By George Lewis
believe that all Kentuckians, whether they live in
a small town or a big city, should have access to
basic health care information. I worked hard to bring
this funding home, and I am excited that UK students
and researchers will be leading the fight to improve
the quality of health of all Kentuckians."
U.S. Sen. Mitch McConnell.
11, 2002 (Frankfort, Ky.) --
University of Kentucky President Lee T. Todd Jr. today
announced a significant increase in the scope and
impact of health education in Kentucky, which ranks
near the bottom in nearly all health-status indicators.
Health Education through Extension Leadership (HEEL)
represents a new partnership between the UK College
of Medicine and its Kentucky School of Public Health,
and the College of Agriculture and its Cooperative
Extension Service, which provides professional staff
in all 120 Kentucky counties.
is made possible, in part, through earmarked funds
from the U.S. Department of Agriculture. HEEL will
be funded at the level of $800,000 for fiscal year
2001-2002. U.S. Sen. Mitch McConnell, senior member
of the Senate Appropriations Committee, led the effort
to secure this funding.
funding would not have come to UK or to the state
had it not been for Sen. McConnell directing it to
us," Todd said.
that all Kentuckians, whether they live in a small
town or a big city, should have access to basic health
care information," Sen. McConnell said. "I worked
hard to bring this funding home, and I am excited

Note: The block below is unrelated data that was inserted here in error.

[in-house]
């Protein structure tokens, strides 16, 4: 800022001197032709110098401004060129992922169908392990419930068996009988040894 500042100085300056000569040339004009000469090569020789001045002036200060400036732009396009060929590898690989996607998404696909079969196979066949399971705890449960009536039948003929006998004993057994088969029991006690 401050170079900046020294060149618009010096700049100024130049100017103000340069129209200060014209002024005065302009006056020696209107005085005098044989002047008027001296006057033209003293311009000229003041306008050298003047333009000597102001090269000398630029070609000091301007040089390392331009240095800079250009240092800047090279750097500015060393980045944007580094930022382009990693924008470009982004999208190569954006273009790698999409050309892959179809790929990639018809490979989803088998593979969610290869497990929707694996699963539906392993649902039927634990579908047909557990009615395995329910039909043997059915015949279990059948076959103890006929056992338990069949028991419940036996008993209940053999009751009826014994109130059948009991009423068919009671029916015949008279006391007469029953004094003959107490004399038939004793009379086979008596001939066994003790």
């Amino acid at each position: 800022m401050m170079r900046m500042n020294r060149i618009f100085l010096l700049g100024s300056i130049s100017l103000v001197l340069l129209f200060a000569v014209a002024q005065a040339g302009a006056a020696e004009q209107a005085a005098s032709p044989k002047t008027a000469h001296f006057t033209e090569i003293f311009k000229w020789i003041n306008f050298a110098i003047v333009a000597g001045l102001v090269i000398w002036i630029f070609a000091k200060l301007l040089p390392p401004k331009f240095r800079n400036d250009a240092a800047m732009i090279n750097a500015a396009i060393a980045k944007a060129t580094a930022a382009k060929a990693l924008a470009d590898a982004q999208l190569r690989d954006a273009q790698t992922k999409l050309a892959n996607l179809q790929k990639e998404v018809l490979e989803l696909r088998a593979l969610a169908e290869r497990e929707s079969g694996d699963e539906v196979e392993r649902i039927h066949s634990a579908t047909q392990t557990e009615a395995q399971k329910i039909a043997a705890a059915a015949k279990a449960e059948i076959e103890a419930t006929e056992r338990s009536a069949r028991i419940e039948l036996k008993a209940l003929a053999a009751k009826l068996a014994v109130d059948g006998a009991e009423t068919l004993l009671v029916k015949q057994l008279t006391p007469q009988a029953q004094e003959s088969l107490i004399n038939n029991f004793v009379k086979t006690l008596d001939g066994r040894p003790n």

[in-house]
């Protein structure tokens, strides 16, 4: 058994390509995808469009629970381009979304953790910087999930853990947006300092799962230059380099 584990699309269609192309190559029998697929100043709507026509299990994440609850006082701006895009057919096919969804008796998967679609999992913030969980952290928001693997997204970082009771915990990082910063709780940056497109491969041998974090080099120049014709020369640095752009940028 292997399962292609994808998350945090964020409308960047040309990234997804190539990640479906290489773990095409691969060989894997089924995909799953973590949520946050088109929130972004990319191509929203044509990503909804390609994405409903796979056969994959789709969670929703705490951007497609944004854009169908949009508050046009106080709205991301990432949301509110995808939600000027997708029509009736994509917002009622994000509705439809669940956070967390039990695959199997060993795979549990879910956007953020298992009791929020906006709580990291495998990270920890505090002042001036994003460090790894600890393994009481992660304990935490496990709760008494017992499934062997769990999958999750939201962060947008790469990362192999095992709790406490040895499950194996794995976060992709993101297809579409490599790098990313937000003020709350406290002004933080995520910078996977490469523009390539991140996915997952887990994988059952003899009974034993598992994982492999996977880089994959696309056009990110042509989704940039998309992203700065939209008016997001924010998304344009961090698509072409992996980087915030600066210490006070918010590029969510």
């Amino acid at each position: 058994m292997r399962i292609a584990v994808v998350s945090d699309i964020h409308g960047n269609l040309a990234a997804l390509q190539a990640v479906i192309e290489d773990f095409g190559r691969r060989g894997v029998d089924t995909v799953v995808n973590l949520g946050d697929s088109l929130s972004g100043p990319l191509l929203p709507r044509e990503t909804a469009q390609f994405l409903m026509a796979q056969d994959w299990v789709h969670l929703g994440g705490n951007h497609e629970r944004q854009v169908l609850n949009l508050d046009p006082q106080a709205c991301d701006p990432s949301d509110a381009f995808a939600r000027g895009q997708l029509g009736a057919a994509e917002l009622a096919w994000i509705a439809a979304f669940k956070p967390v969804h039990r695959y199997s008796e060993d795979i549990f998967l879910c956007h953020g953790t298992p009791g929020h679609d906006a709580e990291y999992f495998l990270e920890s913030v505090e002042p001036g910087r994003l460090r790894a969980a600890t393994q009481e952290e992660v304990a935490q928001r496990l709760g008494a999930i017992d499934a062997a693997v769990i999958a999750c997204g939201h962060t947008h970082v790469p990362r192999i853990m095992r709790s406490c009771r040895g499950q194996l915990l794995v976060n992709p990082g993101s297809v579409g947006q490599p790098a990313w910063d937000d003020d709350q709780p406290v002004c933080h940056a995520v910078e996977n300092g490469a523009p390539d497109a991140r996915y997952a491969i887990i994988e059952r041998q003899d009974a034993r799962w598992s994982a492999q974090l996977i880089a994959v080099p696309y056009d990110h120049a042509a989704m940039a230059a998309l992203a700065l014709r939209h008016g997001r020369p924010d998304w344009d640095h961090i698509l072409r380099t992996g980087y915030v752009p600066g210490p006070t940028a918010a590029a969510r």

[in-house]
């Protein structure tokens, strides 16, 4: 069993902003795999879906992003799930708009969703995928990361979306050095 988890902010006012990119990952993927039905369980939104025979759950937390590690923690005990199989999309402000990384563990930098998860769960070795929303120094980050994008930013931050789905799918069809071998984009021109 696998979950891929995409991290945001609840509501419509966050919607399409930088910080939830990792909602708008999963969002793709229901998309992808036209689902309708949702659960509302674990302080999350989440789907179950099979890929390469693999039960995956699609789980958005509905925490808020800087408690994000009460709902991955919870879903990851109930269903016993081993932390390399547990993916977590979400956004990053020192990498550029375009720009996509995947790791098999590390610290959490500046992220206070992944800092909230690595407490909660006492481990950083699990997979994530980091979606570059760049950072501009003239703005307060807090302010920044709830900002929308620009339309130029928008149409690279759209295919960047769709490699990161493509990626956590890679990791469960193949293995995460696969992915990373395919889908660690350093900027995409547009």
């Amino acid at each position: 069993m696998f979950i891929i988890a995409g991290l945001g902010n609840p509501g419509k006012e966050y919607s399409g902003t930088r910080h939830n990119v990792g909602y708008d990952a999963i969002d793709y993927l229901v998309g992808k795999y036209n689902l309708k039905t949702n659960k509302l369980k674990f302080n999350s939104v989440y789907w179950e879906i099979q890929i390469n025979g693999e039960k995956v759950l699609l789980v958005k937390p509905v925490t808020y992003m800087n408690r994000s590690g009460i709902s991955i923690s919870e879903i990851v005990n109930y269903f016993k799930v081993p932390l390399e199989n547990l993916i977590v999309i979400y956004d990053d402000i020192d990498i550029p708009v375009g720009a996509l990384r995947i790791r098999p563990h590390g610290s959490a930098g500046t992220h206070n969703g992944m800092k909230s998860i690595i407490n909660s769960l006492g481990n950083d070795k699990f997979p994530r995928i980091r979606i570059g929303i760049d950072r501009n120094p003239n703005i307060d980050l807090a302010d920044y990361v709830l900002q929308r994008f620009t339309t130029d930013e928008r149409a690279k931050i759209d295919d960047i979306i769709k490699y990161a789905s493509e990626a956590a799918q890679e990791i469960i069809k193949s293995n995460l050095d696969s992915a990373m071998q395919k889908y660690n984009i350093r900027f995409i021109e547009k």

that UK students and researchers will be leading the
fight to improve the quality of health of all Kentuckians."
in combination with current programs in rural health
services and wellness education programs, is meant
to enhance Cooperative Extension agents' capacity
to deliver health education statewide.
agents throughout the state are in daily contact with
individuals and families. They have tremendous credibility
and a forum to mobilize communities to improve their
health," Todd said.
will function through health education specialists
who will collaborate with extension agents, health
departments, school systems and community organizations
throughout the state to take basic health education
to the public. The specialists and extension agents
will apply the latest science-based strategy, technology
and programs that have shown evidence of effectiveness
in producing health behavior change and mobilizing
communities to improve their health.
search is under way for HEEL faculty administrators,
who will be jointly appointed in the Kentucky School
of Public Health and the College of Agriculture.
HEEL is an example of the way he likes to see the
university combine academics and outreach to serve
the entire commonwealth.
a new beginning and a new partnership," he said. "We're
going to provide a link that's been missing between
the research and academics of the university and the
health issues of the people of the commonwealth. What
has been lacking is the availability of health education
specialists to work with extension agents to modify
citizens' health behaviors, both individually and
on a community-wide basis."
statistics that show Kentucky with abnormally high
incidences of death related to cancers, heart disease,
diabetes and respiratory disease. For example: Kentucky's
cancer mortality rate for 1994 through 1998 was 12
percent higher than the national rate. Kentucky's
lung cancer incidence rate is about 50 percent higher
than the national rate. Kentucky's invasive cervical
cancer incidence rate is about 40 percent higher than
the national rate (source: UK Markey Cancer Center).